Last year, in the midst of deciding what future funding of neighborhood associations would look like, the City Council commissioned an equity analysis of how these groups function. The report concludes that various funding schemes overseen by the city for the last 30 years reveal “a system of institutional racism.” And, “it’s reasonable to conclude that equity has not been realized or advanced in neighborhood organization work to date.”
The report was presented to the City Council last week by C. Terrence Anderson of the University’s Center for Urban and Regional Affairs (CURA). Council Member Lisa Goodman had the most colorful reaction, repeatedly telling Anderson that the results make “neighborhood folks” in her ward feel like they “suck.”
Continue reading “Equity Analysis Makes Some Neighborhood Groups Feel Like They “Suck””
Here’s how the debate about neighborhood association reform and funding in Minneapolis has unfolded so far:
- City’s NCR department recommends some good ideas
- Engagement is done almost exclusively to neighborhood association board members/staff
- Neighborhood associations hate it with a passion
- In response, the framework was watered down to eliminate good ideas
- Council passes framework on a split vote
And it’s left me confused trying to figure out what the debate is even about anymore. Neighborhood associations still hate it, even though it’s so tepid I can’t imagine what it is they don’t like about it. In watching the council conversations, I have a hard time figuring out what we’re trying to achieve.
I do want to give thanks to Ward 3 Council Member Steve Fletcher for being as confused as I am. I found this three minute video very reassuring:
Continue reading “Steve Fletcher is as confused as I am about Neighborhoods 2020”
The City Council’s PECE Committee held a public hearing last week to debate neighborhood organization oversight and funding.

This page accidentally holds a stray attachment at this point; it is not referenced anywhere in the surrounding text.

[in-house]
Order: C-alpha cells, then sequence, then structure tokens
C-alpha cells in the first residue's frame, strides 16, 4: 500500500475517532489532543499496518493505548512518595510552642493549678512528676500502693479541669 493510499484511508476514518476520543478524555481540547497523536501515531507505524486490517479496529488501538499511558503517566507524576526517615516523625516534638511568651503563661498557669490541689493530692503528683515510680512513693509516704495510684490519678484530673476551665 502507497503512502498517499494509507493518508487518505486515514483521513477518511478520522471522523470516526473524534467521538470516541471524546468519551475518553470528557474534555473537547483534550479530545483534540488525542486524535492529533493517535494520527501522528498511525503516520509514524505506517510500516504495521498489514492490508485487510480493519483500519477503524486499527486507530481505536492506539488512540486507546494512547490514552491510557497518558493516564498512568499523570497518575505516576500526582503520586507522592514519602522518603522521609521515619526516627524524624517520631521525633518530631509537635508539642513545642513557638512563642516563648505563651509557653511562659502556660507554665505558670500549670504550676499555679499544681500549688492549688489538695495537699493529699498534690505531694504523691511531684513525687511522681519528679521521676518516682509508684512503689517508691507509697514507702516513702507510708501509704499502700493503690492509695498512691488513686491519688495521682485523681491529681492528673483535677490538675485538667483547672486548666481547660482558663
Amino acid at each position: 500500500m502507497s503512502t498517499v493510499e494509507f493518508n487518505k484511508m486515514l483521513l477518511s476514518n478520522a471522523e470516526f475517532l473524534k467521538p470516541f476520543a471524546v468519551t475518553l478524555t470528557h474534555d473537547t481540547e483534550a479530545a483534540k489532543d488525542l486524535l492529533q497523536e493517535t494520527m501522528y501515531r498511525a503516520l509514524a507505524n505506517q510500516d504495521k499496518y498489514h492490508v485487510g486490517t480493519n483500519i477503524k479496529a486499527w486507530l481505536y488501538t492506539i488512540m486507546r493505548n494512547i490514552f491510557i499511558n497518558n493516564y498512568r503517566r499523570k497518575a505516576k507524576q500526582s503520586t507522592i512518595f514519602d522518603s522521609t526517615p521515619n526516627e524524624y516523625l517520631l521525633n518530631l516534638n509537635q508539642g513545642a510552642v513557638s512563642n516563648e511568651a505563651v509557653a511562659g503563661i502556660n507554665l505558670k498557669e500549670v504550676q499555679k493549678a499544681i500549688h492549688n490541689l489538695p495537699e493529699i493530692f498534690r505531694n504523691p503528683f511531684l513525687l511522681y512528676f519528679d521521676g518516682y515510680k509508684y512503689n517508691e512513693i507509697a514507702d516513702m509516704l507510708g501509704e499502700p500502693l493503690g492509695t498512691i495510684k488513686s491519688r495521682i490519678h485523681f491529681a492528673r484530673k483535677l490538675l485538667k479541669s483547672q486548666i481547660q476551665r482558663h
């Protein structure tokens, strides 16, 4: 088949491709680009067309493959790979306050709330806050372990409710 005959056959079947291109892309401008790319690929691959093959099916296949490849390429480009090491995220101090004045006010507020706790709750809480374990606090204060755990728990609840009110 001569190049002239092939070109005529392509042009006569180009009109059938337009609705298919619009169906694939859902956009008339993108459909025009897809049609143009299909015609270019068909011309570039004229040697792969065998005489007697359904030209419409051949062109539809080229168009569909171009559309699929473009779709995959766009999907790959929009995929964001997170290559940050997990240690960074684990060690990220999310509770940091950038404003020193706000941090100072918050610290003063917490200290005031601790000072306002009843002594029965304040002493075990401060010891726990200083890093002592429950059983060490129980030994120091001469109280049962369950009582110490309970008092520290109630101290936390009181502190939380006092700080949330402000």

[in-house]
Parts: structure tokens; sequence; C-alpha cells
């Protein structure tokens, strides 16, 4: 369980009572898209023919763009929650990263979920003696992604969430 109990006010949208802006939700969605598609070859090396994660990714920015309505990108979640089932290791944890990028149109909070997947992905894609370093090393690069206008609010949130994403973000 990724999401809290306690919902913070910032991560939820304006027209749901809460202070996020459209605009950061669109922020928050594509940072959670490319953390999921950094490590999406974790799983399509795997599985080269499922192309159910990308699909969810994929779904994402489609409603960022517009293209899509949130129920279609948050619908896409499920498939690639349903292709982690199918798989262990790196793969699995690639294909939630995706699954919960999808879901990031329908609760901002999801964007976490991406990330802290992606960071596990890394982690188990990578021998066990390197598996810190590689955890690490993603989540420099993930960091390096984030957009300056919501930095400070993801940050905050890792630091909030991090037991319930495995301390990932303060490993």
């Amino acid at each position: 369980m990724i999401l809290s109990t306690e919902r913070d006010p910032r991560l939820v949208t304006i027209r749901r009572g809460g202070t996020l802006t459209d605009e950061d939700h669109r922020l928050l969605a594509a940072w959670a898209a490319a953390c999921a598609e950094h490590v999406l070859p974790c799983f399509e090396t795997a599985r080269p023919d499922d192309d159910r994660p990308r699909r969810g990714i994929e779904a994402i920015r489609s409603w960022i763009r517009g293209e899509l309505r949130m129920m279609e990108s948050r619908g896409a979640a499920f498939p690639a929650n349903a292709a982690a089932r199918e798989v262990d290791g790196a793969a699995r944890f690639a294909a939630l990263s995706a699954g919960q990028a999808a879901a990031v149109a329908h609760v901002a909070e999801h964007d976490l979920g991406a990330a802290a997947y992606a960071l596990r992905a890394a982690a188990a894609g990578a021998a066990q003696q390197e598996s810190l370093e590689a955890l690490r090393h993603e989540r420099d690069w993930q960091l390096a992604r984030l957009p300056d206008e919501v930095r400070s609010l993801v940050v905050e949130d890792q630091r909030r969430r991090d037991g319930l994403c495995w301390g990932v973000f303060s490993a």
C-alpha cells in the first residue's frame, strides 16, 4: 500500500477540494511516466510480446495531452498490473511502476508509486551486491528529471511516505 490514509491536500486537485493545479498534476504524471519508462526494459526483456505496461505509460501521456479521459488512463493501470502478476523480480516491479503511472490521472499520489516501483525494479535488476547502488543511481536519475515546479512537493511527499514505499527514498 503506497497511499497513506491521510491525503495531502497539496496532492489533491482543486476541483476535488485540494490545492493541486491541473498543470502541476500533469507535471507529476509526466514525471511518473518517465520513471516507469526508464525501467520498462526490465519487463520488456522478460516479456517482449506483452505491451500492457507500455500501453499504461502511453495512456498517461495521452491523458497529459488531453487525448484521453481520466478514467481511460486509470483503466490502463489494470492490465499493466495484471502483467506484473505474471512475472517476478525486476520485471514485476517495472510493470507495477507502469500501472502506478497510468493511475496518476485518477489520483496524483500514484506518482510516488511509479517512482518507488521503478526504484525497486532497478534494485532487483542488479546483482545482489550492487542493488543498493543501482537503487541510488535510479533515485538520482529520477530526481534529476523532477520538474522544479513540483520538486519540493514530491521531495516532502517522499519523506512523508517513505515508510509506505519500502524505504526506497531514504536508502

About a week before the meeting, the Neighborhood and Community Relations Department revised their “Neighborhoods 2020” recommendations to remove all the the parts of the diversity action plan proposal that would actually require accountability from city-funded neighborhood organizations.
Continue reading “More urgency needed on oversight of neighborhood orgs”
Today (Sunday, March 31) is the last day to submit public comment on Neighborhoods 2020. These are recommendations to the City Council on setting standards for city-funded neighborhood organizations.
Email your comments to: email@example.com (attach your council member to the email).
If it’s helpful, here’s what I just sent to the city:
Continue reading “Public comment on Neighborhoods 2020”
The Neighborhood and Community Relations department has put together recommendations for the future of neighborhood organizations in Minneapolis. These recommendations have come out of a process called Neighborhoods 2020 that began in 2017. I’ll get to a summary of NCR’s recommendations further down in this post, but first, you’re probably asking…
Continue reading “City Council to consider the future of Minneapolis neighborhood organizations”